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Interview: Fireball Ministry

Pure metal...interviews

I was assigned to meet up with a band called Fireball Ministry, a band that Iíve never heard before. When I saw them on the stage of the London Asoria, the quite energetic quartet managed to blow me away with their dynamic performance. One hour after the end of the show I met up with Janice (bass) and John (drums), and this is exactly what was said.

Hi guys, talk to me about the band and its history, how you started...

John: Well, Jim and Emily started the band. They met at school in Ohio and they moved to New York together. They were just making demos...The New York Scene at the time was just mainly Hip Hop and Dance so they decided to move to LA in í98. So once they got to LA, they were shopping demos around to different labels and one of the labels they sent their demo to was Bondload records, which I was actually running - I was the general manager at the time.

So we got the demo and we liked it a lot and called them in to meet them and for an interview. When they came round, we asked them when we could see them play and they said they didnít really have a band. We were like ĎWhat?!í, but we liked the demo so much that we said weíd release the demo as they were looking for a drummer and a bass player at the time. I sais Iíd play drums on it for now until they found a drummer and Jim plays bass. We had Geek From the Obsessed come in and play bass on it too so we released the first album. I wanted to play drums in the band but I couldnít because of conflicts of interest, but then the label kind of fizzled out and I must have joined...

Janice: Before me...I must have joined in about 2000

John: Yeah, I think that was about í99..

Janice: Yeah, Ďcause thatís when I stopped playing with L7 and thatís why they were so manic...Then they phoned me up Ďcause a friend of a friend told me they were looking for a bass player and sheíd told them ĎJanice would be perfect, she loves this kind of musicí... So I was talking to Jim and said, ĎSend me CDí to see if I want to play it and his last name is Roda and I asked if he was related to Neil Roda and he said Neil Roda was his grandfather, so I said Iíd play, just Ďcause I wanted to play with Neil Rodaís descendant. Then I heard the stuff and thought, ĎThis stuff is awesomeí and so fun to play. So they started flying me to rehearsals to LA Ďcause I lived in San Francisco and I thought they had a deal, but then I discovered that they were paying for the flights out of their own pockets and I said: ĎI can pay out of my own pocket, too, guys, I love playing with you. And Iíd been playing with the band for a while, but when I couldnít make it theyíd get Dee or Brad Davis...they had a bunch of bass players...oh and you have to mention cute girl Ė Helen.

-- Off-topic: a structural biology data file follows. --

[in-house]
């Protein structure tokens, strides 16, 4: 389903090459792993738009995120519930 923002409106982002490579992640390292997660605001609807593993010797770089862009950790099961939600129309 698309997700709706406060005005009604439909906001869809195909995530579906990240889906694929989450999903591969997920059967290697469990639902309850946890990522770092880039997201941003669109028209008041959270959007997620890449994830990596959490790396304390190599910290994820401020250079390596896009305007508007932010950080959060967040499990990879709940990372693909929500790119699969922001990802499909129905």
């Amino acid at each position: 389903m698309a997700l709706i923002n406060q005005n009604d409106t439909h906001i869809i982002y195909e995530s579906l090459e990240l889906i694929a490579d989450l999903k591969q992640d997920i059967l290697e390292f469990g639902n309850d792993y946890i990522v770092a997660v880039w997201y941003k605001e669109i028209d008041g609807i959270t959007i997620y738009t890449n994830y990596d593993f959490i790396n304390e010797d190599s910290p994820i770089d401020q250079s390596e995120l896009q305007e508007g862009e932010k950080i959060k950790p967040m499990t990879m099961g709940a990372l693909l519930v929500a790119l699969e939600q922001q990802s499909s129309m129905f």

John: Helen was our first bass player and actually the road tours started with Helen.

Janice: Yeah, and then I moved down to LA eventually, when Fireball Ministry was the only band I was playing with and it was a hard move...I love San Francisco.

John: But we did an EP for Smallstone records too...the first full-length was for Bondload, but we did this EP for SmallStone, but we demoíd some of these songs and then went back to re-record the full length. We didnít really have a deal yet, but a friend of ours who is a producer and has worked for the Foo Fighters wanted to re-record some of the old songs and then Nuclear Blast gave us a deal and put the record out, so here we are now!

Quite heavy the sound, though, huh? Sabbath meets Trouble meets...

Janice: Well yeah, thank you

John: We basically rely on our old roots

Janice: Well yeah, for you and me that stuff is the easiest to play Ďcause thatís what we grew up listening too...

Itís also sometimes the most difficult style to play if you donít have the feeling for it.

Janice: Definitely, but itís also a great release, so if youíre having a bad day, itís the best way of getting rid of some negative emotions.

The album was released somewhere at the end of November/December?

Janice: Yeah, youíre right!

I consider that to be quite an achievement, especially since I know you guys only for the last three hours!

Janice: Yeah, it came just after that in Europe.

John: It came like end of October, beginning of November in the States, and two months later in Europe.

After four months touring for this album, does it still sound as good as it did while you were recording it in the studio?

Janice: Itís one of my favourite albums. Iíve been to a lot of bands, and I usually donít like listening to their albums, but this one is totally different. Itís really nice to see that people are liking it too.